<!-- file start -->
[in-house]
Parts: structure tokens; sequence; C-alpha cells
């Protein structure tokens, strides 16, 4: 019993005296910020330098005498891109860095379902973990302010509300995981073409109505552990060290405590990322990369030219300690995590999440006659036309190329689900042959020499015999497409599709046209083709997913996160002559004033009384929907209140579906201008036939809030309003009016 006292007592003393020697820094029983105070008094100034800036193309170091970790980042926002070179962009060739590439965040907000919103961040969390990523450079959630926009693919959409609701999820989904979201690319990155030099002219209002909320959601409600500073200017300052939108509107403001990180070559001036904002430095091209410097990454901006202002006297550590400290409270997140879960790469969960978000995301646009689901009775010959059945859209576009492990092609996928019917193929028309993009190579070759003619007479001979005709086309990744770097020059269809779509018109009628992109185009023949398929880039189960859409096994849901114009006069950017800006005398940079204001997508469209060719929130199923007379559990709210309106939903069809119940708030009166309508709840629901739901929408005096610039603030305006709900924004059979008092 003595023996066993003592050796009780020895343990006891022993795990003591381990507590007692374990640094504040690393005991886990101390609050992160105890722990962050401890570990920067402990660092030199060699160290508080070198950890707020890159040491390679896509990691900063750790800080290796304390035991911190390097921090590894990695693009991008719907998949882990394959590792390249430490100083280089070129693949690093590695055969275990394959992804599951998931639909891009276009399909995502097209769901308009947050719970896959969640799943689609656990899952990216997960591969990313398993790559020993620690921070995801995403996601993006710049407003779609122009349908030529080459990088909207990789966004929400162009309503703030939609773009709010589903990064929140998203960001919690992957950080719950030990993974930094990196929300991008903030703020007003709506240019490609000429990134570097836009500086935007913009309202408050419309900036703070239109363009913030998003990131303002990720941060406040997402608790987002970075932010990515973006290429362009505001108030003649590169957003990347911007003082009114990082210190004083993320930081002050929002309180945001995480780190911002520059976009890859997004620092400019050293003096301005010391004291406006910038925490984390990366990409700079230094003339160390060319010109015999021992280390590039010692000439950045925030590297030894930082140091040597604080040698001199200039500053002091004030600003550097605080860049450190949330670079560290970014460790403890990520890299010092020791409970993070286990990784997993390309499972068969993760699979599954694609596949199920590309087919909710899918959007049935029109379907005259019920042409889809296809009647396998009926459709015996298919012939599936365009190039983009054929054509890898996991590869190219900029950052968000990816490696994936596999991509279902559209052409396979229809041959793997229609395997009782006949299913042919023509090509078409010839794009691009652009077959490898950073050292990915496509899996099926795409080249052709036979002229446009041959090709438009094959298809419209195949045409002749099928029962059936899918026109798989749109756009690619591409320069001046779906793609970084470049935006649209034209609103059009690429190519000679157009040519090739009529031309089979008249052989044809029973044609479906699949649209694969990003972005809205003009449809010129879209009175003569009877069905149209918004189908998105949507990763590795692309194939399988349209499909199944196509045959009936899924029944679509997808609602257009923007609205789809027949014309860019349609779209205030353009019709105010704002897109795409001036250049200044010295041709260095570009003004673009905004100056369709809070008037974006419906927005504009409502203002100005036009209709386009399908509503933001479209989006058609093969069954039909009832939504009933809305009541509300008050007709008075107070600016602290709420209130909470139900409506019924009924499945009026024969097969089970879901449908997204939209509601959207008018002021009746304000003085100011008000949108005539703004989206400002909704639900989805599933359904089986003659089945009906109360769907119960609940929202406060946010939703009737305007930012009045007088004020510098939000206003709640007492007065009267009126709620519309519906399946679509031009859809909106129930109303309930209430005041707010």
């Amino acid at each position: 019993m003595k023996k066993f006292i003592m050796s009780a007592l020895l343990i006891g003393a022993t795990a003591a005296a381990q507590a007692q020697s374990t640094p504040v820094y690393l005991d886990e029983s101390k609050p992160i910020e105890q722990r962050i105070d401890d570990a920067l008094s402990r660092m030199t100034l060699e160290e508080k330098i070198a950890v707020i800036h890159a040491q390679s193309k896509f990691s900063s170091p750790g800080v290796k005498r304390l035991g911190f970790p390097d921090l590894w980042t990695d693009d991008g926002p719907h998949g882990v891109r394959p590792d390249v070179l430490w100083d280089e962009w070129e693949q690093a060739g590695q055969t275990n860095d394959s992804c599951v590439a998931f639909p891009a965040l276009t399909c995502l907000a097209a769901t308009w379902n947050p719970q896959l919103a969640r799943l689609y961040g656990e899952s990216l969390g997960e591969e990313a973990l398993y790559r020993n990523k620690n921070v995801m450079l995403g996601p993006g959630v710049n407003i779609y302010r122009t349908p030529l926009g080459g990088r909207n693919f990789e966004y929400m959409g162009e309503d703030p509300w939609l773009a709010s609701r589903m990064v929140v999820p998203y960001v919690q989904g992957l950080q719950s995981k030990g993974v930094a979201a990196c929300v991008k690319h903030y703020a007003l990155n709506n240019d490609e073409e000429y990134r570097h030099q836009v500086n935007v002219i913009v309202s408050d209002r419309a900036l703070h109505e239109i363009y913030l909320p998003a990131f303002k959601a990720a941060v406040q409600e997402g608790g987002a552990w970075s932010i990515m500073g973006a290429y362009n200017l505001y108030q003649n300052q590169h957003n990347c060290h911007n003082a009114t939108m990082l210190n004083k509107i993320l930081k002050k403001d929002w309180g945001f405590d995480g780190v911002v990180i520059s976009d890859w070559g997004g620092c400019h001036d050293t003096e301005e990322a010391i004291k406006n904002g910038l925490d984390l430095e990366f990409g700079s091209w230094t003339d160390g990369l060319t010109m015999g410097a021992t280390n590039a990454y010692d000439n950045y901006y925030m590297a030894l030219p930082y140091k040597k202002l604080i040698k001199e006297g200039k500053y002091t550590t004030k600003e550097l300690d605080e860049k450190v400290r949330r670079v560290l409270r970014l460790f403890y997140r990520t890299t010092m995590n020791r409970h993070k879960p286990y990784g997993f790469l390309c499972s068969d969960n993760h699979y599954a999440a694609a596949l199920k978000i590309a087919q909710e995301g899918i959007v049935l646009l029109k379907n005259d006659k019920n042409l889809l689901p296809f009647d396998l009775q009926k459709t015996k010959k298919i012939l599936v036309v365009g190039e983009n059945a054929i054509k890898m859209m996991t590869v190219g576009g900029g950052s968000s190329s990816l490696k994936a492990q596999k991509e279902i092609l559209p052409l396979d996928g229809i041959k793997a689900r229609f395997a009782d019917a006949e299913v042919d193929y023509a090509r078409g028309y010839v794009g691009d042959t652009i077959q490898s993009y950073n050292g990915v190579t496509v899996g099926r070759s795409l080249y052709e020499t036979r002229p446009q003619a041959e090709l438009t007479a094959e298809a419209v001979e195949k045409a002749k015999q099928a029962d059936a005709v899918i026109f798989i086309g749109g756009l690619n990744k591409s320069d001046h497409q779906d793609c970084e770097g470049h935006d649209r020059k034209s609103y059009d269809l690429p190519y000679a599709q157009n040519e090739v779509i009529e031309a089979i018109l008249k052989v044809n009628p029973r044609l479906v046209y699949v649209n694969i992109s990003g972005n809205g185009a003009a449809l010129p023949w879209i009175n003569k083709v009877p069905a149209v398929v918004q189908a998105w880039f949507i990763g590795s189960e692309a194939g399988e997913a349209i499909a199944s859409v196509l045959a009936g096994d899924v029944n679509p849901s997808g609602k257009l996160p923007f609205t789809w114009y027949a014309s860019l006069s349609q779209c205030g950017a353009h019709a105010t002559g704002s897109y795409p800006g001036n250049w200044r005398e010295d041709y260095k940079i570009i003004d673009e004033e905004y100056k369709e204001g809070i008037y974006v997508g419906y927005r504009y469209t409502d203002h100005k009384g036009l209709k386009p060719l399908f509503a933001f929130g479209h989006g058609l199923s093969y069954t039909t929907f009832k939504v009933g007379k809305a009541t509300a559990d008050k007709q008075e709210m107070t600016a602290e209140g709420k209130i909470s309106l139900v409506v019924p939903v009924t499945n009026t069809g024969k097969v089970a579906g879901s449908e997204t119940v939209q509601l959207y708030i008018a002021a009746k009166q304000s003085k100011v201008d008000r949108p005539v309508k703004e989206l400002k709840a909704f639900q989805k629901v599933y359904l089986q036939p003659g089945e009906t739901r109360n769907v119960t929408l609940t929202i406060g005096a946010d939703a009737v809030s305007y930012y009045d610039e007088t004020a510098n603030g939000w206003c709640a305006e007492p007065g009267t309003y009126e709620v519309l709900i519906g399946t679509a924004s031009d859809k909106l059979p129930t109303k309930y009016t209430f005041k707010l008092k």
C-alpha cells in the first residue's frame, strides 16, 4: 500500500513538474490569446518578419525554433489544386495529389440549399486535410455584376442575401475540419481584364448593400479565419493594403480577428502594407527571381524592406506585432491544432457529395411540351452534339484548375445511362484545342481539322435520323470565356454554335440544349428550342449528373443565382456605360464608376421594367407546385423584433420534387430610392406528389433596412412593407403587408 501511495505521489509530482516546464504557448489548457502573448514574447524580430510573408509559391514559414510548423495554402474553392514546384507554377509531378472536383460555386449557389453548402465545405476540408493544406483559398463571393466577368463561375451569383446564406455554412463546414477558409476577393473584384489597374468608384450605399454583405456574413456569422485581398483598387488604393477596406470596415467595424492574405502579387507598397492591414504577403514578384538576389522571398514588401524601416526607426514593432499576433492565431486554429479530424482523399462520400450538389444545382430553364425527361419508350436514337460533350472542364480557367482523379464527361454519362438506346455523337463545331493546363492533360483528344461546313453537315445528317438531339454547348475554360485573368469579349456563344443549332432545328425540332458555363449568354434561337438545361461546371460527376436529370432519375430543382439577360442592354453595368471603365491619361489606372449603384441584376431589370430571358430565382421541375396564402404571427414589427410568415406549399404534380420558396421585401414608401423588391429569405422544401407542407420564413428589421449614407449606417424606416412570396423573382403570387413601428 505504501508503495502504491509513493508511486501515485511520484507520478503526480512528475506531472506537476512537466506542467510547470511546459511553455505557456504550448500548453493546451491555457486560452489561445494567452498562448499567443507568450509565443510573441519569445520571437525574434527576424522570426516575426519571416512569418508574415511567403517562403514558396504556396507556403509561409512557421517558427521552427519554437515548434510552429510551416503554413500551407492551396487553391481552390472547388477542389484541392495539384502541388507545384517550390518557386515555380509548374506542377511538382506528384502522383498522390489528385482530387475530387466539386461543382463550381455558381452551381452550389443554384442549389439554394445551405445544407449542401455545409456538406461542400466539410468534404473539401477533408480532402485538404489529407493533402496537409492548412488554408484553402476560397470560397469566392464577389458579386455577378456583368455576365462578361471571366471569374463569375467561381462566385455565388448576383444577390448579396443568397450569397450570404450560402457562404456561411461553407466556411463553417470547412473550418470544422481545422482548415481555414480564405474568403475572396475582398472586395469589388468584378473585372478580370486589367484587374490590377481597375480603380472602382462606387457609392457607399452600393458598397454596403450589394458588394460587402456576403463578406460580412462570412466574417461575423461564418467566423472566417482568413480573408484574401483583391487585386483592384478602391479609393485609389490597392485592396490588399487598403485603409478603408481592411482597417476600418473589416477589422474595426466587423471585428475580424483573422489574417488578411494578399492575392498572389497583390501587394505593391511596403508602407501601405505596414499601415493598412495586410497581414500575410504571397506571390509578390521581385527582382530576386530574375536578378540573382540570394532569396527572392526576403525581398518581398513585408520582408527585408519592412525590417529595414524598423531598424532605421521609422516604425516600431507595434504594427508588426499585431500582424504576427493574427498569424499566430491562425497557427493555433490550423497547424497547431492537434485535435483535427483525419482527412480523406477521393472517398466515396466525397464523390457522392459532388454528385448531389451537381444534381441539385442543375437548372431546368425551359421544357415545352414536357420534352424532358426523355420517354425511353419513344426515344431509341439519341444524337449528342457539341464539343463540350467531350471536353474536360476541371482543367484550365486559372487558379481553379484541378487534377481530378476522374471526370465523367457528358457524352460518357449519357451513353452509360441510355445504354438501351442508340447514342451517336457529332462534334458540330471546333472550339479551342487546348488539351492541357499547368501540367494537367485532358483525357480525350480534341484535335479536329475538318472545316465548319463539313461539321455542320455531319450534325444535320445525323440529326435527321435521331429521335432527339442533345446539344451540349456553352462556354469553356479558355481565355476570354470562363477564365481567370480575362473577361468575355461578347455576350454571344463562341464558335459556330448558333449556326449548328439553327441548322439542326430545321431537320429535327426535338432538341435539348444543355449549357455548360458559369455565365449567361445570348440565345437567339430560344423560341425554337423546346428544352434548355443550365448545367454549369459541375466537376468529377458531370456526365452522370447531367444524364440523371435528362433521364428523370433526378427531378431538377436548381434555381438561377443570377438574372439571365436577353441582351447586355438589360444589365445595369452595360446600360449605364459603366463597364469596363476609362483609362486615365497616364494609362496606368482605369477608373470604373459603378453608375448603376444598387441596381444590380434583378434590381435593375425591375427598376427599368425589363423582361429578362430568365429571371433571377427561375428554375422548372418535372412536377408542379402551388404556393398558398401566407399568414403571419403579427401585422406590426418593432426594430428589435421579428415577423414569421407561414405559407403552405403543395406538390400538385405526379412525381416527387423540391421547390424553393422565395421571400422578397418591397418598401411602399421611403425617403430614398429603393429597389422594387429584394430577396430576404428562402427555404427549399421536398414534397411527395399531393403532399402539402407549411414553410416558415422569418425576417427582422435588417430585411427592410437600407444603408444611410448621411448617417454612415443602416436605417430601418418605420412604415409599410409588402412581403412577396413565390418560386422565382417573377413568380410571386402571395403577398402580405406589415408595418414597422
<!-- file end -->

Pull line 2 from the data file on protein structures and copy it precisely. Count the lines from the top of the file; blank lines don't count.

Parts: structure tokens; sequence; C-alpha cells